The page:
Mansiya V.P. sounds calm and poised when she talks about her dance production featuring Sufi music and Bharatanatyam. For a native of Malappuram, who is currently pursuing a PhD in Bharatanatyam at Kalamandalam, this is truly a rare feat because she had to fight against all odds to get this far. “This idea struck me a year ago. It was three months back that I started working on it seriously,” says the young dancer. “The aim is to show that any idea can be fused to a classical dance form. Usually, Bharatanatyam features stories from Hindu Epics. Sufism has a Muslim background and is devotional in nature. In the one-and-a-half-hour recital, I will be infusing the Sufi music in the Bharatanatyam act, without distorting the purity of both the forms,” adds Mansiya.
She is sure that there would be two reactions. “I am expecting both positive and negative reviews. A section of people believes that only certain kind of stories should be used in Bharatanatyam. But I feel a majority would accept it because a lot of experiments are happening in dance.” Mansiya, a person who has received a lot of brickbats for being who she truly is, is ready to face this too. Her journey has been an eventful one. Her family was ostracised by the community and her mother was denied burial, simply because she and her sister were dancers and her father, a theatre artiste. “It was my sister Rubiya who started learning Bharatanatyam first. My mother once saw a classical dance and liked it. She then enrolled my sister in a dance class. I am four years younger to her and grew up watching her dance. My mother signed me up for dance classes too. During that time, I wasn’t aware of my interest in dance. I realised it during my higher secondary days. I fell in love with dance and decided to take it up as my profession,” recalls Mansiya.
Everything was running smoothly until then. “Problems began to rise when we started winning dance competitions. She was in High School and I was in Upper Primary,” says Mansiya. They realised the gravity of the issue when their mother fell ill. “She was a cancer patient. Help came from abroad for her treatment, but to get that we needed a recommendation letter from our mahallu (committe). When we asked, they denied it citing that we were not part of the mahallu. Though we asked for a reason, they didn’t reply. Later, they told my relatives who are close to the mahallu that we were denied the letter as my father was a theatre artiste and we danced Bharatanatyam, the ‘Hindu dance’. The same year my sister won a prize in the state-level competition held at Ernakulam and our story came in the news. Then, it became an issue for them,” says Mansiya, who had to bear the brunt of all these later on.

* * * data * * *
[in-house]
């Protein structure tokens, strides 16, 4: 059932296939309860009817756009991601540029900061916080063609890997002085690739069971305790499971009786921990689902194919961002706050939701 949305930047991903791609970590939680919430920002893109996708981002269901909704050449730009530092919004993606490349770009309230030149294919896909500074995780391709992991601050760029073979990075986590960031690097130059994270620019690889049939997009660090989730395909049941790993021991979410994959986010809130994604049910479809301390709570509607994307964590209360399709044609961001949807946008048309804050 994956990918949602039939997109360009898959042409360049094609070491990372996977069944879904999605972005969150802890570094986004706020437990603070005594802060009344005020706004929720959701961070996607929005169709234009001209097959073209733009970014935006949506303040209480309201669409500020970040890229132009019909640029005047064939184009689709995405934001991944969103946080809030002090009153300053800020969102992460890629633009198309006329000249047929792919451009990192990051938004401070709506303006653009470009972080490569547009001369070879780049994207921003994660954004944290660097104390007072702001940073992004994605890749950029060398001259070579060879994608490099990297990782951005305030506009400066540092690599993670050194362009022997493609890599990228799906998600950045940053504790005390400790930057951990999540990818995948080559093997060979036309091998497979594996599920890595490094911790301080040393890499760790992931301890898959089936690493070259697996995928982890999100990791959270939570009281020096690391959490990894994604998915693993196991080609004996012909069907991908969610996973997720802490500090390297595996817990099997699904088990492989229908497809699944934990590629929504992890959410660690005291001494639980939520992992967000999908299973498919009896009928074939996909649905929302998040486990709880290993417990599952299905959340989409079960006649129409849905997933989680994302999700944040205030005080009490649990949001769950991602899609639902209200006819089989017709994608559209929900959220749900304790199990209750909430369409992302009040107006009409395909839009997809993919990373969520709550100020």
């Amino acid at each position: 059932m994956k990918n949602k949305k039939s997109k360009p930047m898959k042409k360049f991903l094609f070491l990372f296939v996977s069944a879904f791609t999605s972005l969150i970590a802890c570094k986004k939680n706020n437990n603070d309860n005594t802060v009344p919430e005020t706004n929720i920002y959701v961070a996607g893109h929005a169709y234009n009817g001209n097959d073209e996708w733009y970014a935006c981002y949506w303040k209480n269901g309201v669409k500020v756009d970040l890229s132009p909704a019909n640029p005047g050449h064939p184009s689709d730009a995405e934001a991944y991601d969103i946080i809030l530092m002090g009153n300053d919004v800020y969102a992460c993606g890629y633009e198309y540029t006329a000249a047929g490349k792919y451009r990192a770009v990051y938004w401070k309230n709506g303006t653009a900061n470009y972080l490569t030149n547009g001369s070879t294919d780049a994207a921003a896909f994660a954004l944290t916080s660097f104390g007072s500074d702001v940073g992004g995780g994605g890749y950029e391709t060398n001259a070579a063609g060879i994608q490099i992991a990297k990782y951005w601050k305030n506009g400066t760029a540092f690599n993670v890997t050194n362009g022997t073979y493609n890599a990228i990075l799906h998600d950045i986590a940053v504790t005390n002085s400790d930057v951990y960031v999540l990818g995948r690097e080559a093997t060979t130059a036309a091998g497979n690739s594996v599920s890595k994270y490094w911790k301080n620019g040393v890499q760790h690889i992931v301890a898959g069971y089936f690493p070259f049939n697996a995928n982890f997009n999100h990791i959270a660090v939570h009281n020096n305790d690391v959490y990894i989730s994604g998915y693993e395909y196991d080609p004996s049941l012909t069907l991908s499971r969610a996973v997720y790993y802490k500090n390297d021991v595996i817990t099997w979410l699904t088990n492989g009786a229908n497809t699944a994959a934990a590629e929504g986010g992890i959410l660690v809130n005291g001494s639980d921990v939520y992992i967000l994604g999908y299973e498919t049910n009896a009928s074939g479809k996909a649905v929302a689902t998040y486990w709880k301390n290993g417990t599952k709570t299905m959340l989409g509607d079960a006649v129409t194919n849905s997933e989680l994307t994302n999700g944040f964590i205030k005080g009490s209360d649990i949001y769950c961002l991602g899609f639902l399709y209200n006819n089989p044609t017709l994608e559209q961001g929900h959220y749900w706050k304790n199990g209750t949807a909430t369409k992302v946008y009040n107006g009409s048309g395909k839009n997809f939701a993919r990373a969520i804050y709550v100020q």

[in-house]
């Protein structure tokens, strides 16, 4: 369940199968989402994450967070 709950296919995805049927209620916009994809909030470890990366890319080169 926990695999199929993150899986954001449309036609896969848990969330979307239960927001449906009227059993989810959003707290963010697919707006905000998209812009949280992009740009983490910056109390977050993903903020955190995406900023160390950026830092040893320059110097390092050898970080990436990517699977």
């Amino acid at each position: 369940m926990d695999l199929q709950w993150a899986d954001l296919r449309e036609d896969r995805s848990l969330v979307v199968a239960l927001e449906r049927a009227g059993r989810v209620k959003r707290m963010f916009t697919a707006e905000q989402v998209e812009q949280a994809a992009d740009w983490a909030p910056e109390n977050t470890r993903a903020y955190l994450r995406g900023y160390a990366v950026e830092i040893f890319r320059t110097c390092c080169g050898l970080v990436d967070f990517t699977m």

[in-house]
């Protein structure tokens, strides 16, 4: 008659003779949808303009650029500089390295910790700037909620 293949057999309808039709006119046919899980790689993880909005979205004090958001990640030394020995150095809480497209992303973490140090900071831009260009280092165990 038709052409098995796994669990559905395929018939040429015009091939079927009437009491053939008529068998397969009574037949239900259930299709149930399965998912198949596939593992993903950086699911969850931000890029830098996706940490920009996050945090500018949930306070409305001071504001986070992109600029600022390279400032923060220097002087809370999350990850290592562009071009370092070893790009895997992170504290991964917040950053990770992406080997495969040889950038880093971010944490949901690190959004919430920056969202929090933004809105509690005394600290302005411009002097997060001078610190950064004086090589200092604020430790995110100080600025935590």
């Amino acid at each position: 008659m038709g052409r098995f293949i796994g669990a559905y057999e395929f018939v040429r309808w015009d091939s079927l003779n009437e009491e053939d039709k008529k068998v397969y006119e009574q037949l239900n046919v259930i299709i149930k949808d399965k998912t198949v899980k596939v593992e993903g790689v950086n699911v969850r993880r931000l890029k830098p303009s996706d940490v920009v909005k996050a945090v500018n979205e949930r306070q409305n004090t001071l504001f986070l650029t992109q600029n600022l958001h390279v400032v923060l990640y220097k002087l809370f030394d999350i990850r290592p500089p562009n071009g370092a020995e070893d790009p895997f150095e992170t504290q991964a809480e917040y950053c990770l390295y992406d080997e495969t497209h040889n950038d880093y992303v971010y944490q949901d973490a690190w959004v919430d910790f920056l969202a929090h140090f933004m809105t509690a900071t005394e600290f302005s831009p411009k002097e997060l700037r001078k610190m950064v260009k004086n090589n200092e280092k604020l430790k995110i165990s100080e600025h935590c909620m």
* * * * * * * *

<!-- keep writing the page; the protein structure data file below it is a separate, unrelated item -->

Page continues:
Her sister went to Tamil Nadu after completing her studies and Mansiya was alone to face the wrath at school. Her friends avoided her because they were fed that Mansiya was doing something wrong. “Father told me to change schools but I was adamant that I would continue my studies there,” she says. “In the beginning, I used to cry. But then I realised I wasn’t doing anything wrong and laughed off all the criticism that came my way.” Hard times still continue but Mansiya has supporters too. Her courage has forced the fault-finders either to shut their mouths or lower their voices. “Our father is our backbone. My mother passed away when I was in class VI. We couldn’t bury her in our community’s space. We faced all those turbulent situations because of my father. Now, people support us seeing our courage. Left organisations too have shown their support throughout. All these keep us going.”
But she has never faced the backlash on stage. “Dance lovers accepted us. There have never been any unpleasant incidents. Outside Kerala, in places like Tamil Nadu, people don’t even care about our caste or religion,” says Mansiya. During competitions, Bharatanatyam, Kuchipudi and Kerala Nadanam were her favourites. “I chose Bharatanatyam as I am more comfortable with that and it suits my body.”
She has been experimenting since her post graduation days. “For instance, during a recent recital, I included a 10-minute instrumental piece about women and freedom towards the end of the performance. In it, I visualised the woman as a dancer, who had to leave her passion behind. The act is about her finding her passion again and enjoying freedom.” Though Mansiya runs a dance school in her native place, she says, she wants to be known as a performer. “The dance school has been my dream. And I wanted to be at my place. It was a revelation for me. I have understood that there are people coming from my community who love to dance but are afraid to come out,” signs off a hopeful Mansiya.